Monday, 14 January 2013

Garden Globetrotting

Generally speaking, our modern-day world concentrates life into the urban jungle. Everyday, we are surrounded by cars, concrete and crowds. Although the city is a dynamic and excitable place, we still crave moments of tranquility within nature. So we assembled some inspiration to remind us to connect back with the earth through a collection of our favourite gardens, both global and local.

We start in a mythical place where the ground is covered in moss within the gardens of Saihō-jia Rinzai Zen Buddhist temple in Kyoto, Japan - originally built during the 14th Century. Today, the garden contains 3 tea houses and is situated in the eastern portion of the temple grounds. It is arranged in two parts, with the lower area as a circular promenade around a heart-shaped "Golden Pond" covered in more than 120 varieties of moss and with an upper area containing a rock garden.

Our future travel plans definitely include spending a day sipping green tea and strolling (maybe even barefoot) through the moist, lush grounds.

Saihō-ji Gardens, Kyoto, Japan

Next we add a classic icon to our list: the famous Monet Gardens in Giverny, France. This garden is the epidemy of romance in an old world sense. We wish we could have witnessed the moment Monet first saw the garden through his train window, when he chose to move there from 1883 until his death in 1926 - first renting and eventually purchasing the house and the land outright. He then set out to create the gardens he wanted to paint himself, filling the land with archways of climbing plants, coloured shrubs, a water garden and a Japanese bridge. 

Monet Gardens, Giverny, France

It's innate to fall in love with the backdrops of Monet's work. These scenes are not only beautiful in the visual sense but also activate a peaceful sensation because of the natural perfumes that seemingly float in the air.
Monet Water Lillies, 1919

Our next spot is a local favourite, a small haven in our own city. The Kay Gardiner Beltline Park, an example of successful urban reclamation. An old railway passage previously owned by CNR and sold to the City in 1972, is a pedestrian and bike friendly trail located just south of Davisville, extending from Mt. Pleasant to Allen Road. Most of the trail is completely embraced in trees, and exudes a calm pace, elevated away from the high-speed city.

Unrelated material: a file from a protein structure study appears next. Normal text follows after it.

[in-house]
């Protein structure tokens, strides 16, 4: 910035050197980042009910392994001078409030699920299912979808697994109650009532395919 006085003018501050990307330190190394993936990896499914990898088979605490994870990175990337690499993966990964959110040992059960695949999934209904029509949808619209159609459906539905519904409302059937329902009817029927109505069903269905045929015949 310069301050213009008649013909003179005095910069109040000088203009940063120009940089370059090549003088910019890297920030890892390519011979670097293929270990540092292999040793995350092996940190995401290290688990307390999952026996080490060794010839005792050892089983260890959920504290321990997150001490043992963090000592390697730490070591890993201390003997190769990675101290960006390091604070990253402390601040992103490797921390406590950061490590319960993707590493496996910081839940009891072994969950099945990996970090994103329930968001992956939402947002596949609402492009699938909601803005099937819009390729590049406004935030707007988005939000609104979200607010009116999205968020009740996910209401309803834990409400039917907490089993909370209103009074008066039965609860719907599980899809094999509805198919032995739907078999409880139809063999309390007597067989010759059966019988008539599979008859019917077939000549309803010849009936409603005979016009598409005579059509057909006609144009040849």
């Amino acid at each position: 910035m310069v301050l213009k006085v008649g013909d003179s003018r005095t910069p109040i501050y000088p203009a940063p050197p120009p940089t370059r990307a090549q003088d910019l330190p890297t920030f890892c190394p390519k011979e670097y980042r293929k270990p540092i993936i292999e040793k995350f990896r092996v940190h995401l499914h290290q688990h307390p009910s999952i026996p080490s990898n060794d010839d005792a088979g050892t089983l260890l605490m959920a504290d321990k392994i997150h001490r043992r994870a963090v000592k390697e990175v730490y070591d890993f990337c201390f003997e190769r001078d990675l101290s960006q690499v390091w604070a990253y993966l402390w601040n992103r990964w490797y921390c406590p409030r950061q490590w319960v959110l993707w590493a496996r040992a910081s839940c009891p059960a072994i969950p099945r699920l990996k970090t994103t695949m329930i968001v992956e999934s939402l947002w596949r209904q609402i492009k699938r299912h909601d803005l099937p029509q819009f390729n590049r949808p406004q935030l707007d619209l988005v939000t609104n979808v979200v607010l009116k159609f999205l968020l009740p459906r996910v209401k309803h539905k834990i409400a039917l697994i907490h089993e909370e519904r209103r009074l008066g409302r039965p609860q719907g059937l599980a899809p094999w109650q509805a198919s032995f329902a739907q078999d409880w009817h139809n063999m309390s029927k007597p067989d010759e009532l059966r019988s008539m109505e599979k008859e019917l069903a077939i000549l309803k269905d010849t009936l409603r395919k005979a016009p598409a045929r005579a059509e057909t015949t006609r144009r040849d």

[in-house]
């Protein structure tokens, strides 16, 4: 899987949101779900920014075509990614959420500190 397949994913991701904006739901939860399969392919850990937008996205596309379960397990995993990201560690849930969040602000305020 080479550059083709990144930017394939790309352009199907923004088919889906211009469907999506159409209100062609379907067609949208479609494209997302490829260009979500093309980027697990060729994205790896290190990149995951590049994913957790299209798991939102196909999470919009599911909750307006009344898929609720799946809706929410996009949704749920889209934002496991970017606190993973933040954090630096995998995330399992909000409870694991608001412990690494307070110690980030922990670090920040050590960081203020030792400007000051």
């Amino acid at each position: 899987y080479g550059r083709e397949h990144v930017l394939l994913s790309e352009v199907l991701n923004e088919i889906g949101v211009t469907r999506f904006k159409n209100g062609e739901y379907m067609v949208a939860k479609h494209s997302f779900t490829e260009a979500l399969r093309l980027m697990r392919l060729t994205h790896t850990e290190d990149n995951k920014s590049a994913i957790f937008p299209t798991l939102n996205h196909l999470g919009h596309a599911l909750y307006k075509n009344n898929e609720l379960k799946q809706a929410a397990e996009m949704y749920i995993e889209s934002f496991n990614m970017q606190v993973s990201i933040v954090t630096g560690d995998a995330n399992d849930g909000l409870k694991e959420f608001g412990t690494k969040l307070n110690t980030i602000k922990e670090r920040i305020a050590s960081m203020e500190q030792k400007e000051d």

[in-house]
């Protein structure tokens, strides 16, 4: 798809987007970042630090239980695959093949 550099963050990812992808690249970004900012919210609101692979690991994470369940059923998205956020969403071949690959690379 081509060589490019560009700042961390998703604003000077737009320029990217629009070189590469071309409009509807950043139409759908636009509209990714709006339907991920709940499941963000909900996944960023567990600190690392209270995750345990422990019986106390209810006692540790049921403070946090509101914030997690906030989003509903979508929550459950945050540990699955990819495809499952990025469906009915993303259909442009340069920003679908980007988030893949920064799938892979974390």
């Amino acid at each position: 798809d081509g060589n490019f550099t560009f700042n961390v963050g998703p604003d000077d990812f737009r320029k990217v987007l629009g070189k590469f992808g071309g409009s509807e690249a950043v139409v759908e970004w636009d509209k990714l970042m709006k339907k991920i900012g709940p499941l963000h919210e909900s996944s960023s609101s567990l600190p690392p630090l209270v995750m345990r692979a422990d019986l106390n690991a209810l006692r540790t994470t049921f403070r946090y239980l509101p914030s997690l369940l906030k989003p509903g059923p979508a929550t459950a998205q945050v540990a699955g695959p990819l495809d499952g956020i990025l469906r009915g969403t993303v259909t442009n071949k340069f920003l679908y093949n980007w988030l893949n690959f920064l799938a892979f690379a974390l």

Kay Gardiner Beltline, Toronto

Similarly, The Highline Park in Manhattan is a more recent transformation of an abandoned freight line, however this time raised from the main street.  After traffic through these raised rails ceased in the 1980s, the line sat abandoned waiting for demolition.  The neighborhood of Manhattan’s West side rallied and saved the line, transforming it into an elongated green roof as an escape from the busy pace of the streets below.  James Corner Field Operations and Diller Scofidio + Renfro cooperated to turn this aging eye sore into a green place of peace for Manhattan residents in summer 2011.  The resulting park stretches across nine city blocks.

The Highline Park, Manhattan

Another modern day smaller scale marvel is a Greenhouse at Grüningen Botanical Garden in Switzerland. Buehrer Wuest Architekten has designed this stunning greenhouse to grow warm climate-plants like bananas and papayas. Inspired by organic shapes found in nature, the steel and glass greenhouse echoes branches that create a light-filled canopy for these delicious plants to grow in peaceGiant steel beams act as tree trunks and branches that support enormous glass walls and roofs. Different planting areas are separated by glass screens that keep the design open and continuous. The pavilion is so striking and simple that it harmonizes perfectly with the nearby forest.

One more garden which is close to our hearts is The Thornrose - A Garden of Thorny Delights designed by Nevena Krilic and Niels de Bruin, inspired by the tale of Sleeping Beauty. This garden was one of the winning schemes for a design competition for a garden show in the Loire Valley in France. In order to enter the garden the visitor has to find the way around a tall wall of roses. Once inside, an enchanted world presents itself, and one is free to discover the gazebo, where a set of swings awaits, be it for play or repose.

The Thornrose - A Garden of Thorny Delights, Loire Valley, France

We finish our tour with another example of classical perfection: The Gardens of Villa Farnese in Northern Lazio, Italy, just 50 km north west of Rome. The villa itself is one of the finest examples of Renaissance architecture, graced by the gardens which are equally impressive. 

All components seduce you, with two walled lower gardens containing sculptures and fountains symbolizing the seasons and regenerative cycles of nature. In the West are statues of Autumn and Winter and the Grotto of the Rain and in the North, statues of Spring and Summer and the Fountain of Venus. At the junction of the two gardens is the Fountain of the Shepherd. The upper gardens and a casino were built in the 1580s with an addition of two lower pavilions, 24 herms surrounding the parterres in front of the casino, gardens and fountains at the rear of the casino, and ramps connecting the front and rear gardens.

Villa Farnese, Caprarola, Italy

And now city dwellers, whether in your everyday routine or on a lifetime adventure somewhere exotic, take time to enjoy the earth's garden jewels or any moment of green in your day!

"The greatest gift of the garden is the restoration of the five senses."    ~ Hanna Rion

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